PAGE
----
Members of the Financial Accounting Standards Board agreed Thursday to change the way companies calculate asset values when markets are inactive.
FASB, Norwalk, Conn., decided to keep the objective that holders of certain classes of securities should be using the current market value, or fair value, of the holdings, rather than relying on the prices in effect when the securities were acquired,
But FASB agreed that holders can use valuation methods based on estimates of future streams of cash flow, rather than current market price data, when markets are disorderly.
The board has asked the FASB staff to develop a written draft of FASB Staff Position Financial Accounting Standard 157-e, Determining Whether a Market Is Not Active and a Transaction Is Not Distressed.
FASB members will vote on the draft by written ballot at a later date, FASB says.
FASB critics have argued for months that rigid adherence to mark-to-market accounting rules — in some cases, driven by accountants who are afraid of being punished for providing any but the most conservative value estimates — has been forcing banks, insurers and other financial services companies to post unrealistic writedowns on the assets in their
FASB has been working on changes in the mark-to-market rules since late 2008.
Several members of the House Financial Services capital market subcommittee accelerated the process in mid-March, by threatening at a hearing to pass a bill imposing new accounting rules if FASB failed to ease mark-to-market accounting requirements within the next 3 weeks.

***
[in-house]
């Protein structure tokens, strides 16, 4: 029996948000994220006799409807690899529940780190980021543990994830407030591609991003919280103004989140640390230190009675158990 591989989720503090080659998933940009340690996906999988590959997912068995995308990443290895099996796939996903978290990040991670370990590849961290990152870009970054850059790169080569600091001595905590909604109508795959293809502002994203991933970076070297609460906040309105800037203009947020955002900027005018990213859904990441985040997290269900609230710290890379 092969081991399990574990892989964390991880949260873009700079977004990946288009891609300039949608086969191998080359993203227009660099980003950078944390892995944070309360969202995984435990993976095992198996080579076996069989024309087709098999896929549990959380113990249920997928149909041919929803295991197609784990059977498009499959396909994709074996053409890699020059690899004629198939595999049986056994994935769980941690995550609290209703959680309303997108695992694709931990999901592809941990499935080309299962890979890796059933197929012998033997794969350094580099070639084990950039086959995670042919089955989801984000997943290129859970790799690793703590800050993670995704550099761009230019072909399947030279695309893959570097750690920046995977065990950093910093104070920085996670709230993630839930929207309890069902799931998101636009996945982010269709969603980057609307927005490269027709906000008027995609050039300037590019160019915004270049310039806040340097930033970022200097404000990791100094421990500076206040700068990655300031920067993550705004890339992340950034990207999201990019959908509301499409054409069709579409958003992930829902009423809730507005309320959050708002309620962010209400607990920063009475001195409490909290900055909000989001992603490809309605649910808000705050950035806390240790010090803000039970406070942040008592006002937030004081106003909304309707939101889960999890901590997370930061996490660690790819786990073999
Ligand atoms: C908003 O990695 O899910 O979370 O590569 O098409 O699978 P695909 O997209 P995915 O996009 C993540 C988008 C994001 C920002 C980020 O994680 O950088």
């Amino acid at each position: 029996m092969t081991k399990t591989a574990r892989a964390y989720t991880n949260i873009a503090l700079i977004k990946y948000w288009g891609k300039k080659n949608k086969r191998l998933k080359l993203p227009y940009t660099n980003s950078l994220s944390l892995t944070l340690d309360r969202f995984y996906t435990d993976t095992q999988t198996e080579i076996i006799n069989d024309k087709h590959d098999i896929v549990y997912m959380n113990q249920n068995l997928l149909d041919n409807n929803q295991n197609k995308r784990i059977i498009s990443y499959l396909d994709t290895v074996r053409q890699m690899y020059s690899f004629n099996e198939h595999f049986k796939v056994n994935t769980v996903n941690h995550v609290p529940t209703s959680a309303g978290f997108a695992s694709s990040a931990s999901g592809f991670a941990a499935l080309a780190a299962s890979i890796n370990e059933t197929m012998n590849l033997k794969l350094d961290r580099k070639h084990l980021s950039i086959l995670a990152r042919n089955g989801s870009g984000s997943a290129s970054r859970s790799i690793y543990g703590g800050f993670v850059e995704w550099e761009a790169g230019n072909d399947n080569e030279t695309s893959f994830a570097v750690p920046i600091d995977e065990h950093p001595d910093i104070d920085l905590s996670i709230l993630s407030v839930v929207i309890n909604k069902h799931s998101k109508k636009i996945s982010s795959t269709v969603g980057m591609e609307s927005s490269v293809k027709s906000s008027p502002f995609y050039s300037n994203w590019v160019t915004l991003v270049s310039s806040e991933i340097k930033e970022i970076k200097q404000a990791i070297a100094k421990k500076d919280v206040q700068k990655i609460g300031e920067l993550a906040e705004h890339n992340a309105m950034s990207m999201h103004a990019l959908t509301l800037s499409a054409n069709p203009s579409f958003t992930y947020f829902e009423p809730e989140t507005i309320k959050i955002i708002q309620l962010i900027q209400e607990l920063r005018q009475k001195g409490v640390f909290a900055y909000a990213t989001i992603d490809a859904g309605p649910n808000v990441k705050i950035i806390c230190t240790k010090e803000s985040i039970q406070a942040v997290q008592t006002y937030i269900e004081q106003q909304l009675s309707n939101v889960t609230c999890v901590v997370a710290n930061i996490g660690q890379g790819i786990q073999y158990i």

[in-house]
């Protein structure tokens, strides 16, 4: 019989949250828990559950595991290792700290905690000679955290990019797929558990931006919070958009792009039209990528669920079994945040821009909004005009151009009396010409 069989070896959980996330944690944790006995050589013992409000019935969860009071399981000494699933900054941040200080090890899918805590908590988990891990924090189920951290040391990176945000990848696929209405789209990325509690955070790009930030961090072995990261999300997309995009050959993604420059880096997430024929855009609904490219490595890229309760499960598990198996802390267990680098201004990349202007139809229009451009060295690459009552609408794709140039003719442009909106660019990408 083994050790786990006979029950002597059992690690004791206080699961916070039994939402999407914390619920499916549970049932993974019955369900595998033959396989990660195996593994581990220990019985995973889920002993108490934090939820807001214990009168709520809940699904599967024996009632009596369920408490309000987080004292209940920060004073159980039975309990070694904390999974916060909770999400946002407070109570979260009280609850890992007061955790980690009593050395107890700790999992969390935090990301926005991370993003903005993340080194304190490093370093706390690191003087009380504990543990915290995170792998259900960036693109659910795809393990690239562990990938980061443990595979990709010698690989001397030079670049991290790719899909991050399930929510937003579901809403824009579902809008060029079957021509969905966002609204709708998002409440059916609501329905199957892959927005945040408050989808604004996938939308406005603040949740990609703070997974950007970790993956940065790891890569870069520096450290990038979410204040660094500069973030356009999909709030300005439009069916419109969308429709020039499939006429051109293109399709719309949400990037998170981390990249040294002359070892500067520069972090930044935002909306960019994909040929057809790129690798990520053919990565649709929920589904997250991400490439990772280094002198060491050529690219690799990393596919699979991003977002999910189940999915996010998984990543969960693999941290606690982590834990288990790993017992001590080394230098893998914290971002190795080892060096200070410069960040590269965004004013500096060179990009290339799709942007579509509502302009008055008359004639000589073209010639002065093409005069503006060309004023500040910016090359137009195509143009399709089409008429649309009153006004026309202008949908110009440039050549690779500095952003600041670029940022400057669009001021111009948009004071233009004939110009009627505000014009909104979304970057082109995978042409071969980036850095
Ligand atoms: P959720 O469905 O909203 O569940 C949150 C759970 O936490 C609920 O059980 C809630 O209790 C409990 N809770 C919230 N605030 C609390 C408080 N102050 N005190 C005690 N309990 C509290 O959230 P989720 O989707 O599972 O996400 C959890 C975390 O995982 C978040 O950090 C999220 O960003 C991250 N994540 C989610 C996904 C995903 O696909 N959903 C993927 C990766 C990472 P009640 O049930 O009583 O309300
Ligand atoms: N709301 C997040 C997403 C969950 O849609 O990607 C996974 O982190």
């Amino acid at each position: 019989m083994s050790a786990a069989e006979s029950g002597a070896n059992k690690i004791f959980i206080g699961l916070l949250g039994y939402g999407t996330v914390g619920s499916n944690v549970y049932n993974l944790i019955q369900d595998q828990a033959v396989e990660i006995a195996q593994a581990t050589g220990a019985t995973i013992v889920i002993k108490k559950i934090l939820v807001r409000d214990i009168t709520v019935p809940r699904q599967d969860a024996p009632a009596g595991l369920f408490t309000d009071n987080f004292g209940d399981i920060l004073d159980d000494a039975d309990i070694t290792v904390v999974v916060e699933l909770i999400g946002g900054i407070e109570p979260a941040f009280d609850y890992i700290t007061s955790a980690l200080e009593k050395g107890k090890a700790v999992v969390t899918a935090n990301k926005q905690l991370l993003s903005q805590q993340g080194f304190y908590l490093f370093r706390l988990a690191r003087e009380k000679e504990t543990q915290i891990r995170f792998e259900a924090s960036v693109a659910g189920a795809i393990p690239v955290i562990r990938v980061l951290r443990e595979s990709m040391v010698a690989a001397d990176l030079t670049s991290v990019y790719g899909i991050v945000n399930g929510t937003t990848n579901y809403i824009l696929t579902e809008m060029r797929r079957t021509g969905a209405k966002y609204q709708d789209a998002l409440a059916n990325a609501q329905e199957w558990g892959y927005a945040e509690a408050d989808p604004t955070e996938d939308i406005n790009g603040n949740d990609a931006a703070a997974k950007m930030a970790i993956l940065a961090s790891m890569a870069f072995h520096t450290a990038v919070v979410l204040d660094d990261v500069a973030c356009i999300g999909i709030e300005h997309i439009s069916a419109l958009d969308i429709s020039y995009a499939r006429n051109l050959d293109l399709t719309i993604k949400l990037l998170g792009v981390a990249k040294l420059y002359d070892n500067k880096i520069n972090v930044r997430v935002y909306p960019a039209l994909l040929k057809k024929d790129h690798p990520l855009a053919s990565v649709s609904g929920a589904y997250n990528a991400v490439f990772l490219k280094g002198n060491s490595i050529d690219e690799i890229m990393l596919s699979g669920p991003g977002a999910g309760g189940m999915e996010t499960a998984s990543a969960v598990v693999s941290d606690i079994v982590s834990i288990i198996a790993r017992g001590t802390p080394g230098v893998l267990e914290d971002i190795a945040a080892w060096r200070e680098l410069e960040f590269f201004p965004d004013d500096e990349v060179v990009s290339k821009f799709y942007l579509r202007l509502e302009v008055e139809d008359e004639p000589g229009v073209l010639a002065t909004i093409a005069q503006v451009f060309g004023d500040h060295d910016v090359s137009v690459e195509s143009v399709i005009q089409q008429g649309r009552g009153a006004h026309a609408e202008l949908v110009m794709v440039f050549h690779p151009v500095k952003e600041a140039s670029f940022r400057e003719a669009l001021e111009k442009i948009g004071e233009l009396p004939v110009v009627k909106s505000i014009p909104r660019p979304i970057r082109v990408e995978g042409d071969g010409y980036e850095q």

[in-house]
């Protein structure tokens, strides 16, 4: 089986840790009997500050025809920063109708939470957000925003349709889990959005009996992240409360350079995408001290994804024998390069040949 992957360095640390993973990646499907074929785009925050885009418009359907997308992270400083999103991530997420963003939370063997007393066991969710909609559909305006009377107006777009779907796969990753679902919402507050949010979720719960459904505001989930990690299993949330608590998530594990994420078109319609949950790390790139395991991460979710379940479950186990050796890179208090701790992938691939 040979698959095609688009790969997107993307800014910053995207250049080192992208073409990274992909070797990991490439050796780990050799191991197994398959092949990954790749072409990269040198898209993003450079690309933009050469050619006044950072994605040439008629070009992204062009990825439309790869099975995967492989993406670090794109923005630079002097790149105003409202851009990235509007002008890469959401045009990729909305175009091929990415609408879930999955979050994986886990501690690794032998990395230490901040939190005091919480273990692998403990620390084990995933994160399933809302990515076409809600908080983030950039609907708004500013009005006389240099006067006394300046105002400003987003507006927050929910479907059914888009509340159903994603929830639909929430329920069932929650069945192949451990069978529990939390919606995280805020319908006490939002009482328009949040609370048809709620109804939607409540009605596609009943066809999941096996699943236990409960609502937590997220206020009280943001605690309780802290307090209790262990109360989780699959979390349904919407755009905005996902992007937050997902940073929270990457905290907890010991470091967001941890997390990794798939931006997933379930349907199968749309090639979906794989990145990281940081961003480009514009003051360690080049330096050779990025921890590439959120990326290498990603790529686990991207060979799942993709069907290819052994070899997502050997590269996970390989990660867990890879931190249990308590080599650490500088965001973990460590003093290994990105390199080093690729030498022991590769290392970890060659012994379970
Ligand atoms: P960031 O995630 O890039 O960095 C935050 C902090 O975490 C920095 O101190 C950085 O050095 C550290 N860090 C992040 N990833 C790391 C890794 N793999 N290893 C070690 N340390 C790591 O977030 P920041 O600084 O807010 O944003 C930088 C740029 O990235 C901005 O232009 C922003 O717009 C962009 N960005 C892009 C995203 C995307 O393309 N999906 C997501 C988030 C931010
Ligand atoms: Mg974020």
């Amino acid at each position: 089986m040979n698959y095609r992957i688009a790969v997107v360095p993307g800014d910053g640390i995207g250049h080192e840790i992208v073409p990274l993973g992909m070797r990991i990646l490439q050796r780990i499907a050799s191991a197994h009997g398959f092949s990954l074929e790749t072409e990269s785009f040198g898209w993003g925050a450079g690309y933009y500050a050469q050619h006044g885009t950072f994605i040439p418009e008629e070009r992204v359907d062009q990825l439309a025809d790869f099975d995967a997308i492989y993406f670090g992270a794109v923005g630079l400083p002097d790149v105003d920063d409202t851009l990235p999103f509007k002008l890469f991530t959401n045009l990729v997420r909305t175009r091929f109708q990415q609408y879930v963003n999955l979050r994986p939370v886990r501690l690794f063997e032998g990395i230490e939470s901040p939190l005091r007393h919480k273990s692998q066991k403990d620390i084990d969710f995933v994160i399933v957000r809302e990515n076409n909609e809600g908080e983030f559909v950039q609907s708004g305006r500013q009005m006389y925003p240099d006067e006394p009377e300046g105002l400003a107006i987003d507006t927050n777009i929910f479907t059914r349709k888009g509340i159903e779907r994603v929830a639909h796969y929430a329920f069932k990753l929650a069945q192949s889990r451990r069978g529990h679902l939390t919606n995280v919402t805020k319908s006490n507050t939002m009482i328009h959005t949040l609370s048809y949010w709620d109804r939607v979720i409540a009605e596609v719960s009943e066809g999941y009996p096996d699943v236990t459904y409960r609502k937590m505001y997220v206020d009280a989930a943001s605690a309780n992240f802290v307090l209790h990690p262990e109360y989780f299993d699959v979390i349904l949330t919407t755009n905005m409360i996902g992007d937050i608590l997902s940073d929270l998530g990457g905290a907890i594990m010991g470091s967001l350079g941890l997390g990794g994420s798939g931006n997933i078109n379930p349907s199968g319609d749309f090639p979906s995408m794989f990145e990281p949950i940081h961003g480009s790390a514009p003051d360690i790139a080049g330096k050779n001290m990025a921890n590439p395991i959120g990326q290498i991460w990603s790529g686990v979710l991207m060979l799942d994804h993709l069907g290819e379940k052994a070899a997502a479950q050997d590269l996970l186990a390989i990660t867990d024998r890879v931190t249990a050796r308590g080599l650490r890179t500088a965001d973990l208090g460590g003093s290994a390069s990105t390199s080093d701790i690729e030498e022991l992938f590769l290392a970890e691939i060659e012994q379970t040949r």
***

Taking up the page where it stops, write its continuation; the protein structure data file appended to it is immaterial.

Rep. Alan Grayson, D-Fla., accused mark-to-market critics of wanting to “shoot the messenger” for exposing serious problems in their investment portfolios, and many investors and investor groups have written to FASB in support of mark-to-market accounting, FASB officials said during the meeting today.
During the meeting, participants compared the conflict over mark-to-market accounting to a “religious war,” and one accused financial services company regulators of shirking their own responsibilities.
Rather than asking FASB to change asset valuation rules, financial services regulators should be changing the way they handle risk-based capital minimums, a FASB member said.
FASB members made some changes to the fair value FSP draft.
One change would eliminate the proposed assumption that all transactions are distressed unless proven otherwise.
“The FSP will instead require an entity to base its conclusion about whether a transaction was not orderly on the weight of the evidence,” FASB says.
Another change would require an entity to disclose a change in valuation technique (and the related inputs) resulting from the application of the FSP and to quantify its effects, if practicable.